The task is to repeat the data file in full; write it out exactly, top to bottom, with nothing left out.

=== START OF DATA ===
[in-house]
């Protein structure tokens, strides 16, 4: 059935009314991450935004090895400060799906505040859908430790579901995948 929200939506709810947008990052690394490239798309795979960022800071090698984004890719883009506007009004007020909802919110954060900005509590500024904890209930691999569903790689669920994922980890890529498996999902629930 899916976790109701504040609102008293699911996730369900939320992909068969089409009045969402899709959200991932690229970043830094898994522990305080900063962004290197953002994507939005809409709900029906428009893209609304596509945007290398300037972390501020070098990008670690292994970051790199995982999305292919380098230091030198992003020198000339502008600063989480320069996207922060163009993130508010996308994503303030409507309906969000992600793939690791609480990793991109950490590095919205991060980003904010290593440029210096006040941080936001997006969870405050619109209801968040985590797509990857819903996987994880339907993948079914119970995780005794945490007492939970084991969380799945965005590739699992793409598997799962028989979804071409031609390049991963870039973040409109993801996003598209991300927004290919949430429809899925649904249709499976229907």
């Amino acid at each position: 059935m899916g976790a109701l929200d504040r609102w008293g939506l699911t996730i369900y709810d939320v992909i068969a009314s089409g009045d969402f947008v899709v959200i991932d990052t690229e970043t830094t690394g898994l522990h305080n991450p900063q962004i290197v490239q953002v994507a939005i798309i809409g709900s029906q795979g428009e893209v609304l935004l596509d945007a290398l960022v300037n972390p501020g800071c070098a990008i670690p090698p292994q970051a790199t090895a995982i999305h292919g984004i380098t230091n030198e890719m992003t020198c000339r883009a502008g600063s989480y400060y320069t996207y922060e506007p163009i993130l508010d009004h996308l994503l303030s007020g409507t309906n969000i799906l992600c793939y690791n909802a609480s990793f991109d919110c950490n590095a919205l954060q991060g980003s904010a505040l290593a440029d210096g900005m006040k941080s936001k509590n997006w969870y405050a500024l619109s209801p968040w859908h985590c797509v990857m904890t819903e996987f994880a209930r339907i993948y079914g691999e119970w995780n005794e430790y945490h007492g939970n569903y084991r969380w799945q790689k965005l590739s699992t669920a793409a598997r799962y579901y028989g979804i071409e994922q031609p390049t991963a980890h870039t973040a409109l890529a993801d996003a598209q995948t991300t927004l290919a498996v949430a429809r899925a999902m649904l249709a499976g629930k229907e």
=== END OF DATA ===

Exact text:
[in-house]
């Protein structure tokens, strides 16, 4: 059935009314991450935004090895400060799906505040859908430790579901995948 929200939506709810947008990052690394490239798309795979960022800071090698984004890719883009506007009004007020909802919110954060900005509590500024904890209930691999569903790689669920994922980890890529498996999902629930 899916976790109701504040609102008293699911996730369900939320992909068969089409009045969402899709959200991932690229970043830094898994522990305080900063962004290197953002994507939005809409709900029906428009893209609304596509945007290398300037972390501020070098990008670690292994970051790199995982999305292919380098230091030198992003020198000339502008600063989480320069996207922060163009993130508010996308994503303030409507309906969000992600793939690791609480990793991109950490590095919205991060980003904010290593440029210096006040941080936001997006969870405050619109209801968040985590797509990857819903996987994880339907993948079914119970995780005794945490007492939970084991969380799945965005590739699992793409598997799962028989979804071409031609390049991963870039973040409109993801996003598209991300927004290919949430429809899925649904249709499976229907």
């Amino acid at each position: 059935m899916g976790a109701l929200d504040r609102w008293g939506l699911t996730i369900y709810d939320v992909i068969a009314s089409g009045d969402f947008v899709v959200i991932d990052t690229e970043t830094t690394g898994l522990h305080n991450p900063q962004i290197v490239q953002v994507a939005i798309i809409g709900s029906q795979g428009e893209v609304l935004l596509d945007a290398l960022v300037n972390p501020g800071c070098a990008i670690p090698p292994q970051a790199t090895a995982i999305h292919g984004i380098t230091n030198e890719m992003t020198c000339r883009a502008g600063s989480y400060y320069t996207y922060e506007p163009i993130l508010d009004h996308l994503l303030s007020g409507t309906n969000i799906l992600c793939y690791n909802a609480s990793f991109d919110c950490n590095a919205l954060q991060g980003s904010a505040l290593a440029d210096g900005m006040k941080s936001k509590n997006w969870y405050a500024l619109s209801p968040w859908h985590c797509v990857m904890t819903e996987f994880a209930r339907i993948y079914g691999e119970w995780n005794e430790y945490h007492g939970n569903y084991r969380w799945q790689k965005l590739s699992t669920a793409a598997r799962y579901y028989g979804i071409e994922q031609p390049t991963a980890h870039t973040a409109l890529a993801d996003a598209q995948t991300t927004l290919a498996v949430a429809r899925a999902m649904l249709a499976g629930k229907e």